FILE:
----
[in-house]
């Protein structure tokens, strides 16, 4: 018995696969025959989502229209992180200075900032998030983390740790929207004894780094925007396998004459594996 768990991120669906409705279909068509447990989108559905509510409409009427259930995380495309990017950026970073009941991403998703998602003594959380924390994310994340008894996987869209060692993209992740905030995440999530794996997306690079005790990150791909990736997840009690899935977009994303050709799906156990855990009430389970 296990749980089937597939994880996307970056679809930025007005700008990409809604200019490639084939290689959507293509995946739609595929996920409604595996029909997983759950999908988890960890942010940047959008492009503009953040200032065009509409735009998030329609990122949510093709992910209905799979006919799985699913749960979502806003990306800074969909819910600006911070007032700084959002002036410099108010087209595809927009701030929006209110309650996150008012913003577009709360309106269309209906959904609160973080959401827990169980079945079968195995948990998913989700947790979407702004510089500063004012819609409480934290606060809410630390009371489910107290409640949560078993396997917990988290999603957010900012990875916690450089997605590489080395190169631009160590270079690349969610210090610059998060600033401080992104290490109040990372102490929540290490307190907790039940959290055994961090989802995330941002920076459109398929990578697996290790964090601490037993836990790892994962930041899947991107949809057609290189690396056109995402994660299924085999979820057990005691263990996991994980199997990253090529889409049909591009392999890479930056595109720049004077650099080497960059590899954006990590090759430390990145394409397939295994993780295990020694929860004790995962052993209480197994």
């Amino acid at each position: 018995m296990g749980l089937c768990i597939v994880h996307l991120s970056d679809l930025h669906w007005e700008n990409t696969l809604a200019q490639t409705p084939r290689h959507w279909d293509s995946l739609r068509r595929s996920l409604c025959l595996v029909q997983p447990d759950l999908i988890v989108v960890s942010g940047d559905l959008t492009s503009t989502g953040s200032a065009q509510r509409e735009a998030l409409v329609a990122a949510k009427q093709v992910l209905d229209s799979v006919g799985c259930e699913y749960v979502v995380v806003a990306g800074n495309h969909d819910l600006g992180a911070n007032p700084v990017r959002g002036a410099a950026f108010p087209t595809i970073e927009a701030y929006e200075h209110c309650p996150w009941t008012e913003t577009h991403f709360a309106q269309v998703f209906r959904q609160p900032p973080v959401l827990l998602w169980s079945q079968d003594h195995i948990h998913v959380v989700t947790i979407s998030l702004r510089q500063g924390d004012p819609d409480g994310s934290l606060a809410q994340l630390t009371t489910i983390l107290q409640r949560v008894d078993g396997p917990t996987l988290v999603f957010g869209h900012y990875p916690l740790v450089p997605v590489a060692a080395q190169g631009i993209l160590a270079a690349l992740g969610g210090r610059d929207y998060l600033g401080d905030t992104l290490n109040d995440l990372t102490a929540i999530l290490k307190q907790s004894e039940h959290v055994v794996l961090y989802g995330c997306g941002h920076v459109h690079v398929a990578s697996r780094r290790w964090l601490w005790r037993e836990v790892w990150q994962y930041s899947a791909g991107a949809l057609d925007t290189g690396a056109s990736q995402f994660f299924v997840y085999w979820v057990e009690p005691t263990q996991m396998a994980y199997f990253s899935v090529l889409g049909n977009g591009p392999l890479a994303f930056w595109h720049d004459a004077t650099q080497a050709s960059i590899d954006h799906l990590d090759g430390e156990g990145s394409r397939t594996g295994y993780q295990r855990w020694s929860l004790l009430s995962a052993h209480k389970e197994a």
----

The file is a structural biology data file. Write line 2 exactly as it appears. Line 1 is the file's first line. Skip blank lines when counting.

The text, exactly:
């Protein structure tokens, strides 16, 4: 018995696969025959989502229209992180200075900032998030983390740790929207004894780094925007396998004459594996 768990991120669906409705279909068509447990989108559905509510409409009427259930995380495309990017950026970073009941991403998703998602003594959380924390994310994340008894996987869209060692993209992740905030995440999530794996997306690079005790990150791909990736997840009690899935977009994303050709799906156990855990009430389970 296990749980089937597939994880996307970056679809930025007005700008990409809604200019490639084939290689959507293509995946739609595929996920409604595996029909997983759950999908988890960890942010940047959008492009503009953040200032065009509409735009998030329609990122949510093709992910209905799979006919799985699913749960979502806003990306800074969909819910600006911070007032700084959002002036410099108010087209595809927009701030929006209110309650996150008012913003577009709360309106269309209906959904609160973080959401827990169980079945079968195995948990998913989700947790979407702004510089500063004012819609409480934290606060809410630390009371489910107290409640949560078993396997917990988290999603957010900012990875916690450089997605590489080395190169631009160590270079690349969610210090610059998060600033401080992104290490109040990372102490929540290490307190907790039940959290055994961090989802995330941002920076459109398929990578697996290790964090601490037993836990790892994962930041899947991107949809057609290189690396056109995402994660299924085999979820057990005691263990996991994980199997990253090529889409049909591009392999890479930056595109720049004077650099080497960059590899954006990590090759430390990145394409397939295994993780295990020694929860004790995962052993209480197994």